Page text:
Showing posts from December, 2018

Christmas Meal, 15th December 2018

In recent years we have enjoyed our Christmas meal at the Merry Miller pub in Cothill.  This year was no exception, the difference being that there was no session at the nearby fen beforehand.  Instead we assembled in our clean clothes, a week later than the same occasion last year. The idea was to take a leisurely stroll around another local nature reserve, Dry Sandford pit in advance of lunch. Upon meeting in the pub car park, the day took rather a soggy turn. As the rain lashed down, anoraks and wellies were donned and umbrellas brandished. While a minority took refuge in their cars, the hardy remainder began their stroll up the road to the pit. We were lucky to have an expert on hand - Alison Muldal of Natural England and supervisor of many a Green Gym session over the years. Alison imparted her broad knowledge of the fenland environment and a little of the wider habitat upon the group as we took our tour around this former quarry.  We have worked at this site before - under t

Winter 2019 Programme

Our new programme for Winter 2019 has now been published. See below or click  HERE  to open a larger pdf version (opens in a separate window).

Cothill Fen, 8th December 2018

For our last session of the year, we met at the car park opposite the Merry Miller pub – the venue for our Christmas lunch next weekend – and made our way down the path armed with hard hats, bow saws and loppers to Cothill Fen. The session was led by Kevin, with Judy Webb from Natural England instructing us with the morning’s tasks. As we came upon the fen, it was quickly apparent what a change had taken place since the last time we were here at the end of September. Natural England volunteers had done a huge amount of scything of brambles and general clearing and Adrian had built two reed causeways across the fen, which had filled out nicely with water. The original National Trust post from 1916 had also been rediscovered and placed next to the gate onto the fen. In a change from our usual fen-work, there was no raking today. Instead we were to stick to the boundaries on both sides of the wet area continuing to cut back the hazel coppices, holly and other growth. It was also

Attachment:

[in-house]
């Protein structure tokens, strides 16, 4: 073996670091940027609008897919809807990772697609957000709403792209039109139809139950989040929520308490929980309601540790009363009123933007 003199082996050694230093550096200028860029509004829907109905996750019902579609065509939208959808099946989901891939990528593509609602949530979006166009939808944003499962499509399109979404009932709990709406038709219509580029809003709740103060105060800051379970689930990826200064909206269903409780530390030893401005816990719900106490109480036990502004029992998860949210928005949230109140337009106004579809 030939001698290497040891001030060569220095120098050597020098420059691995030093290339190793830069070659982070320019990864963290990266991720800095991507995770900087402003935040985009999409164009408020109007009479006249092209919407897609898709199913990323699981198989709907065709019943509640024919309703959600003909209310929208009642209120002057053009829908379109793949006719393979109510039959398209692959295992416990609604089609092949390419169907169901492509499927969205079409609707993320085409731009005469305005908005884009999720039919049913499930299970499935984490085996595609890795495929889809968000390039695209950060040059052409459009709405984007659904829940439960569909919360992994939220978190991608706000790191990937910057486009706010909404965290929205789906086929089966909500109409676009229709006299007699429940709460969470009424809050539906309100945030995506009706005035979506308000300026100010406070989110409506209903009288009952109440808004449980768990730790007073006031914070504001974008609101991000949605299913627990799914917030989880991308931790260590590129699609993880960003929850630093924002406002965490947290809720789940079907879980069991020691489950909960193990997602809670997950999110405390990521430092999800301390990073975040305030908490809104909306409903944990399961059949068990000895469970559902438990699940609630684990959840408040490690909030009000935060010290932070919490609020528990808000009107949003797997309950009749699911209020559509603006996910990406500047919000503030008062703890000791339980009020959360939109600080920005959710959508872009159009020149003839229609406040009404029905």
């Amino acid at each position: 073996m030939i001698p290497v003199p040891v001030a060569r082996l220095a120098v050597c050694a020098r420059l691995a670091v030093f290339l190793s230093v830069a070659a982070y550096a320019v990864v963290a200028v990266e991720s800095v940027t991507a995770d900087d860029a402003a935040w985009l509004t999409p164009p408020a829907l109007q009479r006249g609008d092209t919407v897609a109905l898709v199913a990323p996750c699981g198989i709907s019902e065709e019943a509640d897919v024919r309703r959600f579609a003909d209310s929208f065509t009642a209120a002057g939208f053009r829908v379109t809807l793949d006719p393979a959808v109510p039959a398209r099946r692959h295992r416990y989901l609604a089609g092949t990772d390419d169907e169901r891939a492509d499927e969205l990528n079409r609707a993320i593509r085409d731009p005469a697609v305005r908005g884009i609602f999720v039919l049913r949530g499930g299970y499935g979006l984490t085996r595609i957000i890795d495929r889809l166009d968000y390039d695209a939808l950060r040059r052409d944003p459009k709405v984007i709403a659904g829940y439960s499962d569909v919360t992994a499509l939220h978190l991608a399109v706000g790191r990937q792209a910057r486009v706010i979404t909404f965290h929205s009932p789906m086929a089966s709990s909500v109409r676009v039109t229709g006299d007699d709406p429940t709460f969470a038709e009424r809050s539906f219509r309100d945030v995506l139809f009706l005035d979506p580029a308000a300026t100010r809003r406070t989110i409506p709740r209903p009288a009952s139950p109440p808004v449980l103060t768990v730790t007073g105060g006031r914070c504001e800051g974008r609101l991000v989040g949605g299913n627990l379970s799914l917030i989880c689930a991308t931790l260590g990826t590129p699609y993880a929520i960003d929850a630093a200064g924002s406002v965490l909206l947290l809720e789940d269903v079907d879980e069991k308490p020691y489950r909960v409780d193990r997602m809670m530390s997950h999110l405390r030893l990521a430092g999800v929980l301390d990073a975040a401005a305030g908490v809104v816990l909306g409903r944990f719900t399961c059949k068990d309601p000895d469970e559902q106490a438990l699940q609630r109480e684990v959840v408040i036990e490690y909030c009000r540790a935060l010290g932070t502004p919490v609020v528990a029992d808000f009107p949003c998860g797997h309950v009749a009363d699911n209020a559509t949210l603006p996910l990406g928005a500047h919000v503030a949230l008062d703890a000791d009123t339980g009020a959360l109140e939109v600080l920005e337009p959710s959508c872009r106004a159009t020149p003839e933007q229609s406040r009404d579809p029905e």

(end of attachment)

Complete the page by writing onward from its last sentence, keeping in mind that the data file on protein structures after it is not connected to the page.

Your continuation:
Frilford Heath Golf Course, 1st December 2018

There was barely a golfer in sight this rainy morning, proving the 15 green gymmers that turned out for today’s session back at the fen within Frilford Heath Golf Course are a much hardier species! James led the session along with the project manager, Rod d’Ayala and Alison Muldal and Judy Webb from Natural England. We made our way from the meeting point laden with rakes, pitchforks and other equipment where Rod was already to be found raking. The morning’s task was to continue the good work from the last session - raking the cut reeds and sedge that had been taking over in the calcium rich ground of the calcareous fen into the stream that runs through the site. The purpose of this is twofold: to raise the stream bed, enabling the water to spread out over the fen, and also to rot down in the water, the bacteria from this process converting the nitrate to nitrogen. Clearing the reeds and sedge makes way for rare species such as Grass of Parnassus, Devil's-bit Scabious, Narrow-l